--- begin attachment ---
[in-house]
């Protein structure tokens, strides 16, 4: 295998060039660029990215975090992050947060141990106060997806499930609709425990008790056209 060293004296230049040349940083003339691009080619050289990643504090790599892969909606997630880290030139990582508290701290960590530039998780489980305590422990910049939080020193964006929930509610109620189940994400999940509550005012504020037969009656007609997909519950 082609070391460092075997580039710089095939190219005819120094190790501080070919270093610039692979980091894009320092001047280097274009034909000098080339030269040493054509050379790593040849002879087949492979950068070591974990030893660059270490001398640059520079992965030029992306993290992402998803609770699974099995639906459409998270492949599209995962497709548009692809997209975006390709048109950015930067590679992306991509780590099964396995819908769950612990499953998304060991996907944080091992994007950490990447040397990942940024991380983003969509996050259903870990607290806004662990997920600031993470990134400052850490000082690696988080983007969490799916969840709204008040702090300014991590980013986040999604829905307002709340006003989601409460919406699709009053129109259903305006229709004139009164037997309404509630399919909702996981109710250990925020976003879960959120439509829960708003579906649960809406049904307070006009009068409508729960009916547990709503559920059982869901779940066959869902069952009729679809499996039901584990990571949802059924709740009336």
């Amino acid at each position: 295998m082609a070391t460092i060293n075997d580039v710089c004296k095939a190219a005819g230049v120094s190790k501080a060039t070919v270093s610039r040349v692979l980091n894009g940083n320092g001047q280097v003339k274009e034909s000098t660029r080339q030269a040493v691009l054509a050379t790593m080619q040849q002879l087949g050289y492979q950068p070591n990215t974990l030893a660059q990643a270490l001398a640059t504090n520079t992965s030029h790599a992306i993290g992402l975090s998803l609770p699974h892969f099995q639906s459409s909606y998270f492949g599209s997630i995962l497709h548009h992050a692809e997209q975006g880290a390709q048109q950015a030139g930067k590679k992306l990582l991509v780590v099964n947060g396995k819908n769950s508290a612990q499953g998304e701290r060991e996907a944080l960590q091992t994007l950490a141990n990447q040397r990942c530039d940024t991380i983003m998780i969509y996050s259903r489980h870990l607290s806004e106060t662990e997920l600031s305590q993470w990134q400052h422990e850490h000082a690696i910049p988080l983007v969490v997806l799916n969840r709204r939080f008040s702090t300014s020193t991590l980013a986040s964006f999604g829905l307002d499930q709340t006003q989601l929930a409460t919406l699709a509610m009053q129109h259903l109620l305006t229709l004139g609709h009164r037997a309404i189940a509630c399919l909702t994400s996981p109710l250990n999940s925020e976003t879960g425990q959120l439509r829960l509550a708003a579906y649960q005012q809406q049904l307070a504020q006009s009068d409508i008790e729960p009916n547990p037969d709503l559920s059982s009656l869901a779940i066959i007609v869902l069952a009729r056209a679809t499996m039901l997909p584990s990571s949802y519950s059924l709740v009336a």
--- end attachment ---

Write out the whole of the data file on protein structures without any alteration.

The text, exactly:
[in-house]
């Protein structure tokens, strides 16, 4: 295998060039660029990215975090992050947060141990106060997806499930609709425990008790056209 060293004296230049040349940083003339691009080619050289990643504090790599892969909606997630880290030139990582508290701290960590530039998780489980305590422990910049939080020193964006929930509610109620189940994400999940509550005012504020037969009656007609997909519950 082609070391460092075997580039710089095939190219005819120094190790501080070919270093610039692979980091894009320092001047280097274009034909000098080339030269040493054509050379790593040849002879087949492979950068070591974990030893660059270490001398640059520079992965030029992306993290992402998803609770699974099995639906459409998270492949599209995962497709548009692809997209975006390709048109950015930067590679992306991509780590099964396995819908769950612990499953998304060991996907944080091992994007950490990447040397990942940024991380983003969509996050259903870990607290806004662990997920600031993470990134400052850490000082690696988080983007969490799916969840709204008040702090300014991590980013986040999604829905307002709340006003989601409460919406699709009053129109259903305006229709004139009164037997309404509630399919909702996981109710250990925020976003879960959120439509829960708003579906649960809406049904307070006009009068409508729960009916547990709503559920059982869901779940066959869902069952009729679809499996039901584990990571949802059924709740009336």
């Amino acid at each position: 295998m082609a070391t460092i060293n075997d580039v710089c004296k095939a190219a005819g230049v120094s190790k501080a060039t070919v270093s610039r040349v692979l980091n894009g940083n320092g001047q280097v003339k274009e034909s000098t660029r080339q030269a040493v691009l054509a050379t790593m080619q040849q002879l087949g050289y492979q950068p070591n990215t974990l030893a660059q990643a270490l001398a640059t504090n520079t992965s030029h790599a992306i993290g992402l975090s998803l609770p699974h892969f099995q639906s459409s909606y998270f492949g599209s997630i995962l497709h548009h992050a692809e997209q975006g880290a390709q048109q950015a030139g930067k590679k992306l990582l991509v780590v099964n947060g396995k819908n769950s508290a612990q499953g998304e701290r060991e996907a944080l960590q091992t994007l950490a141990n990447q040397r990942c530039d940024t991380i983003m998780i969509y996050s259903r489980h870990l607290s806004e106060t662990e997920l600031s305590q993470w990134q400052h422990e850490h000082a690696i910049p988080l983007v969490v997806l799916n969840r709204r939080f008040s702090t300014s020193t991590l980013a986040s964006f999604g829905l307002d499930q709340t006003q989601l929930a409460t919406l699709a509610m009053q129109h259903l109620l305006t229709l004139g609709h009164r037997a309404i189940a509630c399919l909702t994400s996981p109710l250990n999940s925020e976003t879960g425990q959120l439509r829960l509550a708003a579906y649960q005012q809406q049904l307070a504020q006009s009068d409508i008790e729960p009916n547990p037969d709503l559920s059982s009656l869901a779940i066959i007609v869902l069952a009729r056209a679809t499996m039901l997909p584990s990571s949802y519950s059924l709740v009336a």